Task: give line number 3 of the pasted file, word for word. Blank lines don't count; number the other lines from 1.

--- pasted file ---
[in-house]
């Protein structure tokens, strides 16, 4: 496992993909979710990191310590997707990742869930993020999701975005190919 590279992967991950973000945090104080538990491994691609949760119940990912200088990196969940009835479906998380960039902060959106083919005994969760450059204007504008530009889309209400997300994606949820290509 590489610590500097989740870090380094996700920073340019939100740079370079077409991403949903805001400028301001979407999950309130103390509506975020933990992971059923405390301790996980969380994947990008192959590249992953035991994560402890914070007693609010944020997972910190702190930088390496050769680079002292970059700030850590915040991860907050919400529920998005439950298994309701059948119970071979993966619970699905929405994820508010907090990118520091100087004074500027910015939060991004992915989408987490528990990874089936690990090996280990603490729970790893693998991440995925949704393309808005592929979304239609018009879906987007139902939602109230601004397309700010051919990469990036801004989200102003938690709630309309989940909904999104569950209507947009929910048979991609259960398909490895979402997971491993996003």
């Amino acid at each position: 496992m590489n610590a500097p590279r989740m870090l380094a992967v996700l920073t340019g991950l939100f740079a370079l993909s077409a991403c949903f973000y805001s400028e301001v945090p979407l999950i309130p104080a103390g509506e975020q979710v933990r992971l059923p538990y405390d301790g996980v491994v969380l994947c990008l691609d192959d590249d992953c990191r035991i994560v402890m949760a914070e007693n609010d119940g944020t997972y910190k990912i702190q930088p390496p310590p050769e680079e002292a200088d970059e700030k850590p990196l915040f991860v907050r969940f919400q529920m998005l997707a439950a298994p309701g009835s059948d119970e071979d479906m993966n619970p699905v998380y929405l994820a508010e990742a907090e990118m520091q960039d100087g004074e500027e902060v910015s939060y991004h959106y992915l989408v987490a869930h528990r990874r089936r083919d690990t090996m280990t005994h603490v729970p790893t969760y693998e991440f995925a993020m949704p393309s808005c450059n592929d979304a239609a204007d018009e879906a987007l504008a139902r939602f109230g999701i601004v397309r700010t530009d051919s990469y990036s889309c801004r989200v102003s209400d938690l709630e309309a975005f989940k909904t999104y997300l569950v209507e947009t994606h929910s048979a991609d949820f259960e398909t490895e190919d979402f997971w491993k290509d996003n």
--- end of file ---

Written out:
């Amino acid at each position: 496992m590489n610590a500097p590279r989740m870090l380094a992967v996700l920073t340019g991950l939100f740079a370079l993909s077409a991403c949903f973000y805001s400028e301001v945090p979407l999950i309130p104080a103390g509506e975020q979710v933990r992971l059923p538990y405390d301790g996980v491994v969380l994947c990008l691609d192959d590249d992953c990191r035991i994560v402890m949760a914070e007693n609010d119940g944020t997972y910190k990912i702190q930088p390496p310590p050769e680079e002292a200088d970059e700030k850590p990196l915040f991860v907050r969940f919400q529920m998005l997707a439950a298994p309701g009835s059948d119970e071979d479906m993966n619970p699905v998380y929405l994820a508010e990742a907090e990118m520091q960039d100087g004074e500027e902060v910015s939060y991004h959106y992915l989408v987490a869930h528990r990874r089936r083919d690990t090996m280990t005994h603490v729970p790893t969760y693998e991440f995925a993020m949704p393309s808005c450059n592929d979304a239609a204007d018009e879906a987007l504008a139902r939602f109230g999701i601004v397309r700010t530009d051919s990469y990036s889309c801004r989200v102003s209400d938690l709630e309309a975005f989940k909904t999104y997300l569950v209507e947009t994606h929910s048979a991609d949820f259960e398909t490895e190919d979402f997971w491993k290509d996003n």